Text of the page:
Metronidazole-induced linear immunoglobulin A disease in a patient suffering from ulcerative colitis: a case report and focused review of the literature

Published: 29 August 2023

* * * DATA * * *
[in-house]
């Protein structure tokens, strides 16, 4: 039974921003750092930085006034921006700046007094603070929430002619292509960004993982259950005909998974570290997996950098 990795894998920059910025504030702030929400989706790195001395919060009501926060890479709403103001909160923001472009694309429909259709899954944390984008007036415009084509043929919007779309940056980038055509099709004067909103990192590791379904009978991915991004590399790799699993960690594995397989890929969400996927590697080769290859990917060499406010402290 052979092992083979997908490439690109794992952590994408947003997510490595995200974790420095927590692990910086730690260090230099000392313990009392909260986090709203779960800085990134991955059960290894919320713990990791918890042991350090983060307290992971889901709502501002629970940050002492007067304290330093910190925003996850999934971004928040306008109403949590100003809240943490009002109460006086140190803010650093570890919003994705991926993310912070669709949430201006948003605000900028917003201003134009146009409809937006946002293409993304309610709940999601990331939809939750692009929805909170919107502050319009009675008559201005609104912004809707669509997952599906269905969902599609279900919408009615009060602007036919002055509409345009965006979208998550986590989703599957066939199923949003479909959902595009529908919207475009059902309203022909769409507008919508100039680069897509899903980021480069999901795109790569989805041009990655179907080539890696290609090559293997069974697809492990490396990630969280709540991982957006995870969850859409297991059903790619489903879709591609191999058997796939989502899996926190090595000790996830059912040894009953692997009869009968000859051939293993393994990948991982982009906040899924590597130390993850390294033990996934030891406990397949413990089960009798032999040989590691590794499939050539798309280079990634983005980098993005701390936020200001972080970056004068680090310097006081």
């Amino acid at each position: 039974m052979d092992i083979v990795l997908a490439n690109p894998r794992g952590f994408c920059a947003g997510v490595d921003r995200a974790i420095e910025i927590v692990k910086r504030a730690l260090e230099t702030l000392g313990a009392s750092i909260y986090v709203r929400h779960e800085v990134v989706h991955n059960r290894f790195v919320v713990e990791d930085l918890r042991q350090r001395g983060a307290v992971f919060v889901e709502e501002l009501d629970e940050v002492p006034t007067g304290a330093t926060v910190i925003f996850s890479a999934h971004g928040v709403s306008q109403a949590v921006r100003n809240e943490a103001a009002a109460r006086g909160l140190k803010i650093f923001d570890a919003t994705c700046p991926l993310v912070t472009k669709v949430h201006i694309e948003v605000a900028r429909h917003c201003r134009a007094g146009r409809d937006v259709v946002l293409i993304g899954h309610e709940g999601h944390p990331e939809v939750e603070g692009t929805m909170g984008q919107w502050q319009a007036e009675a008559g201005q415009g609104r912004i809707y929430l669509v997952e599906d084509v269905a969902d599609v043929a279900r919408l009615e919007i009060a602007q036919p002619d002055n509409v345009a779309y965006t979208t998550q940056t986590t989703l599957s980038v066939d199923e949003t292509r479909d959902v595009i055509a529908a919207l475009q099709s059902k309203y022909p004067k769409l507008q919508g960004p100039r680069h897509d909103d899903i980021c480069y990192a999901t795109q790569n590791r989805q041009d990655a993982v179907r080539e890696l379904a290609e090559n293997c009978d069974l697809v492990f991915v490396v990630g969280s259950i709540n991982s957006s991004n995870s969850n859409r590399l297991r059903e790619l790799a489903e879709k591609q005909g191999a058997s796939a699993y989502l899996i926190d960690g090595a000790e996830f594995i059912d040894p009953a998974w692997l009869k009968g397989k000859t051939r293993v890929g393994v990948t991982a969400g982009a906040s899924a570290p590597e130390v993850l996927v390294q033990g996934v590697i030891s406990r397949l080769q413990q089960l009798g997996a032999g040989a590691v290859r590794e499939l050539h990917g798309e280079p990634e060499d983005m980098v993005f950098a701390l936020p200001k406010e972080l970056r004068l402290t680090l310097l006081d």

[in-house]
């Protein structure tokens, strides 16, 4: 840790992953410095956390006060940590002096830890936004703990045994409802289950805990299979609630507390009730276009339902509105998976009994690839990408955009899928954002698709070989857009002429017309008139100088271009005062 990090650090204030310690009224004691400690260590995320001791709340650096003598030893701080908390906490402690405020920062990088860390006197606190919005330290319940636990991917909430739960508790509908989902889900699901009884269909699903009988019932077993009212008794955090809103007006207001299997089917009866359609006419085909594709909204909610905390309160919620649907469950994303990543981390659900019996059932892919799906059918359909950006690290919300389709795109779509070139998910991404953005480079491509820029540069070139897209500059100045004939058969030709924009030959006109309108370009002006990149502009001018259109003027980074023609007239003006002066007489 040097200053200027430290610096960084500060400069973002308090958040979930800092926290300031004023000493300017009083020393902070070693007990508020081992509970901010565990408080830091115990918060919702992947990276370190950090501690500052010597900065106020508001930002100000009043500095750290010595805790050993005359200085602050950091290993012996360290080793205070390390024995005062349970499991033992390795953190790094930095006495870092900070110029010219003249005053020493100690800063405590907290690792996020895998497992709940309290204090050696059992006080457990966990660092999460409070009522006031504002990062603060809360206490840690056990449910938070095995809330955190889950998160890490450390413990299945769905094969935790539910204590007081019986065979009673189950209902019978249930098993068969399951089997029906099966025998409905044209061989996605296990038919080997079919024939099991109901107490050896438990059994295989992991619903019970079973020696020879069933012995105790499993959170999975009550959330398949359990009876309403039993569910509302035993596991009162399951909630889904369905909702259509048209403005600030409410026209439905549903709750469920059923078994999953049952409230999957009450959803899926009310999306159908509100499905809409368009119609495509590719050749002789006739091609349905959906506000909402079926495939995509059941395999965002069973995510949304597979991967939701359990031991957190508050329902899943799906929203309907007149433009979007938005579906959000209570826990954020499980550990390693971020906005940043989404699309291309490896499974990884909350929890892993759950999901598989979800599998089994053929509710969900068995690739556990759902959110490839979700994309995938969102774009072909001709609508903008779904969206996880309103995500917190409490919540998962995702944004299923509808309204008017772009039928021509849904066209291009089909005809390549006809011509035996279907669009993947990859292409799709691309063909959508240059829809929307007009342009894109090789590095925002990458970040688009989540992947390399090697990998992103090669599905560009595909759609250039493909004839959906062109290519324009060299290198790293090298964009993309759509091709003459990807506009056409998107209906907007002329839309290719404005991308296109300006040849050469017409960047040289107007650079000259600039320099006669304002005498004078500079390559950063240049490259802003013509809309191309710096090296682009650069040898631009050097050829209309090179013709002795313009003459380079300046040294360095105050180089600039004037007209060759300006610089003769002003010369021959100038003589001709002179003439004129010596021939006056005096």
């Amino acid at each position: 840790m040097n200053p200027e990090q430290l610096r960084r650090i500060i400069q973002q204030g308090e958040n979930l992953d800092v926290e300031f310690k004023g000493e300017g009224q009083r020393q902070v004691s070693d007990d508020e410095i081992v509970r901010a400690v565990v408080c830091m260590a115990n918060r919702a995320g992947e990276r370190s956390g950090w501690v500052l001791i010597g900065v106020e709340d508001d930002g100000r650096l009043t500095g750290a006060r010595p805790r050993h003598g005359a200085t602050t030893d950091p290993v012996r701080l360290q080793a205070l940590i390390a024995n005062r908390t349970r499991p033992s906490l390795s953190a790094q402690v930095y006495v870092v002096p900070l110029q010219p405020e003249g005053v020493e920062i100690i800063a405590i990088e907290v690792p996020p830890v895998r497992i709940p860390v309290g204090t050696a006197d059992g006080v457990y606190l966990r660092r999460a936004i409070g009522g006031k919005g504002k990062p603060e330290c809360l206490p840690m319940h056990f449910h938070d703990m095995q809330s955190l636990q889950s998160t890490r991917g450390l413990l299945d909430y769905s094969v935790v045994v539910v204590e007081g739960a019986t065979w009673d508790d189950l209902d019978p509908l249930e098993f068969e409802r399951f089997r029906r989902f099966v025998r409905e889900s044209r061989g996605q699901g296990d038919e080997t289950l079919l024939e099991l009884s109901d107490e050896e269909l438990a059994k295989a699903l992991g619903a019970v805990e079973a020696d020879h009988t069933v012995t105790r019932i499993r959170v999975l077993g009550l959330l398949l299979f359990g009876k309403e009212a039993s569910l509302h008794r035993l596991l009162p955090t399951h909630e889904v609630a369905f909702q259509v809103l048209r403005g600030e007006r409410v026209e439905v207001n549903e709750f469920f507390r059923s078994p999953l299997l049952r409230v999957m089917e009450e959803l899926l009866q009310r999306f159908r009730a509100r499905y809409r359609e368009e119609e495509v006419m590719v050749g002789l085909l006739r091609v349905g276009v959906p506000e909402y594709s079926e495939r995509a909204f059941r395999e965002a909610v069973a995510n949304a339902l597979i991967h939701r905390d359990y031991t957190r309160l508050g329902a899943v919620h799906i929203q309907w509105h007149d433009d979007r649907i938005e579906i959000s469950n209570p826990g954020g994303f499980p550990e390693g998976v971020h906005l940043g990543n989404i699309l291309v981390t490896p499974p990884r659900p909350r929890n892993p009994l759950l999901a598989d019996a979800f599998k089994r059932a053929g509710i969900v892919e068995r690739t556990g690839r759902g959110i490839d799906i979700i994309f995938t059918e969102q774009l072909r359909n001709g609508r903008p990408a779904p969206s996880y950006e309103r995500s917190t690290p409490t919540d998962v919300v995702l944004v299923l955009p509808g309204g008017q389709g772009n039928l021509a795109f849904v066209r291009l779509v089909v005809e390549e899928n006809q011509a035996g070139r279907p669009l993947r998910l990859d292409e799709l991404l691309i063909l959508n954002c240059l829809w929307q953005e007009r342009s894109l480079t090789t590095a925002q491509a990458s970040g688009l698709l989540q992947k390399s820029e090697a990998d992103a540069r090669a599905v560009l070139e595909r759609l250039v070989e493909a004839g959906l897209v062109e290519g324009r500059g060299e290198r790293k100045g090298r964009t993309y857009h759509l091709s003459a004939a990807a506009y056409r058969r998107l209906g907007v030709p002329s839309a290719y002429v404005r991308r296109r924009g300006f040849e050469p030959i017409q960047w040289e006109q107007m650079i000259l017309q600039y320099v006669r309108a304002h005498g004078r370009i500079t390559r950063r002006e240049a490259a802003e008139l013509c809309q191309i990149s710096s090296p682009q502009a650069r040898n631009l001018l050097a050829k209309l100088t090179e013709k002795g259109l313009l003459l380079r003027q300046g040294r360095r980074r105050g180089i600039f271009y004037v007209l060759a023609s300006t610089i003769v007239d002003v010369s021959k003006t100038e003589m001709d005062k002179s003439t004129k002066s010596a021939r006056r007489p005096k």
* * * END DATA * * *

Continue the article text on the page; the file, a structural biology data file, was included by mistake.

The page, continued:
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Linear immunoglobulin (Ig) A disease (LAD) is a rare autoimmune blistering dermatosis caused by linear deposition of IgA1 along the dermoepidermal junction of skin and mucosae. It can affect both children and adults. Although idiopathic in most cases, it can also be associated with infections, malignancies, or drug administration. Among medications, antibiotics are most commonly responsible, particularly vancomycin. We report the case of a 51-year-old female patient who developed mucocutaneous LAD after oral metronidazole administration, which was confirmed by histopathological examination and direct immunofluorescence of one of the bullous lesions. Lesions rapidly cleared after metronidazole discontinuation and a short course of oral methylprednisolone and dapsone. To our knowledge, this is the third reported case of metronidazole-induced LAD, and the first in which metronidazole was not administered in combination with other antibiotics such as ceftriaxone.

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